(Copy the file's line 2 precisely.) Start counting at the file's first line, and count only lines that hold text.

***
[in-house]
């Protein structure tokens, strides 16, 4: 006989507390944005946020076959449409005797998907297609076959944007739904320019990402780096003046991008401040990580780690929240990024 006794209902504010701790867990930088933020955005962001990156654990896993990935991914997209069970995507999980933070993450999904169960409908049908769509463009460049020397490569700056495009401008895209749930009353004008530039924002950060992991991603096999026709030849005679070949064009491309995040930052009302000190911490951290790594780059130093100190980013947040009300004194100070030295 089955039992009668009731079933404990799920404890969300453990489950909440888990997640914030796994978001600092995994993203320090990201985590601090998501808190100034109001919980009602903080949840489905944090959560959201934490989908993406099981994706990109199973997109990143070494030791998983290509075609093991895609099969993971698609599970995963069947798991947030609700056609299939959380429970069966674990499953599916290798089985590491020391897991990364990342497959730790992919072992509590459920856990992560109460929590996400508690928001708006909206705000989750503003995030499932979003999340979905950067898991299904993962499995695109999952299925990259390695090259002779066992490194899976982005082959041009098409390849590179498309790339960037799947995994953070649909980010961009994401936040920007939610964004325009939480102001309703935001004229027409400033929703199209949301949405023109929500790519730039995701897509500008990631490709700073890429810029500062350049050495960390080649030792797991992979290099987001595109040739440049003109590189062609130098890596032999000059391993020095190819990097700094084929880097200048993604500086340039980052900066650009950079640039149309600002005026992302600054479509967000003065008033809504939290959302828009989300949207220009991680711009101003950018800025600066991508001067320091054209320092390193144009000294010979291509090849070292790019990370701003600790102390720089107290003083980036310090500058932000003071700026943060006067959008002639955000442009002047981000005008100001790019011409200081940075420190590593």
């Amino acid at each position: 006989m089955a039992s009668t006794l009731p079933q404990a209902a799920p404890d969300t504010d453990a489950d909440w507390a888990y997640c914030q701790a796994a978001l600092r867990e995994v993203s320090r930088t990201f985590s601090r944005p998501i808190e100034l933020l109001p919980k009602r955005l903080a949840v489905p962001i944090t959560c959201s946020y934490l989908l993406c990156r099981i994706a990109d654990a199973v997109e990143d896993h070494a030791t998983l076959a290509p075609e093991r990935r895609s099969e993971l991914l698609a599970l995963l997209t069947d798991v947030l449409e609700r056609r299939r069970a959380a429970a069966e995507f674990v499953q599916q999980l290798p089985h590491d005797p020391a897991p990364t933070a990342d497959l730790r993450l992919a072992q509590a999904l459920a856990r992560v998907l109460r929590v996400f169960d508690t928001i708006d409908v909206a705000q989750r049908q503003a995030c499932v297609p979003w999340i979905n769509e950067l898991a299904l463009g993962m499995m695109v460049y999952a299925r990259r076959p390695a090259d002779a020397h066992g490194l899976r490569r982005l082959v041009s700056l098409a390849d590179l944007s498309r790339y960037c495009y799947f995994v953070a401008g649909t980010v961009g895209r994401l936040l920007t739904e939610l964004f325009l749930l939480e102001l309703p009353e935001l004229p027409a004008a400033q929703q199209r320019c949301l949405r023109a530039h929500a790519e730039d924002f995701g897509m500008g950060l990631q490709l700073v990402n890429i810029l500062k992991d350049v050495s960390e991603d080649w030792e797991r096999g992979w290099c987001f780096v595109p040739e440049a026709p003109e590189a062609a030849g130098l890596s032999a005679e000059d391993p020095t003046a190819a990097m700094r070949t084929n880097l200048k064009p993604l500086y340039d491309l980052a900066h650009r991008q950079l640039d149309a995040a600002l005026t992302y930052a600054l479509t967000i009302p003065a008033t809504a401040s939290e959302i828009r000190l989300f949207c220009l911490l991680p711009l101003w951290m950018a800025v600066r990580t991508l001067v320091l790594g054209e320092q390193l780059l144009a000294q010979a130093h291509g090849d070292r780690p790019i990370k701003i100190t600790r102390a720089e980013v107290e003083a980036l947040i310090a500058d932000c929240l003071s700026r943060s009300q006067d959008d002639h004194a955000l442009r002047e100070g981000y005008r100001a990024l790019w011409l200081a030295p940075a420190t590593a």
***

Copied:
């Protein structure tokens, strides 16, 4: 006989507390944005946020076959449409005797998907297609076959944007739904320019990402780096003046991008401040990580780690929240990024 006794209902504010701790867990930088933020955005962001990156654990896993990935991914997209069970995507999980933070993450999904169960409908049908769509463009460049020397490569700056495009401008895209749930009353004008530039924002950060992991991603096999026709030849005679070949064009491309995040930052009302000190911490951290790594780059130093100190980013947040009300004194100070030295 089955039992009668009731079933404990799920404890969300453990489950909440888990997640914030796994978001600092995994993203320090990201985590601090998501808190100034109001919980009602903080949840489905944090959560959201934490989908993406099981994706990109199973997109990143070494030791998983290509075609093991895609099969993971698609599970995963069947798991947030609700056609299939959380429970069966674990499953599916290798089985590491020391897991990364990342497959730790992919072992509590459920856990992560109460929590996400508690928001708006909206705000989750503003995030499932979003999340979905950067898991299904993962499995695109999952299925990259390695090259002779066992490194899976982005082959041009098409390849590179498309790339960037799947995994953070649909980010961009994401936040920007939610964004325009939480102001309703935001004229027409400033929703199209949301949405023109929500790519730039995701897509500008990631490709700073890429810029500062350049050495960390080649030792797991992979290099987001595109040739440049003109590189062609130098890596032999000059391993020095190819990097700094084929880097200048993604500086340039980052900066650009950079640039149309600002005026992302600054479509967000003065008033809504939290959302828009989300949207220009991680711009101003950018800025600066991508001067320091054209320092390193144009000294010979291509090849070292790019990370701003600790102390720089107290003083980036310090500058932000003071700026943060006067959008002639955000442009002047981000005008100001790019011409200081940075420190590593």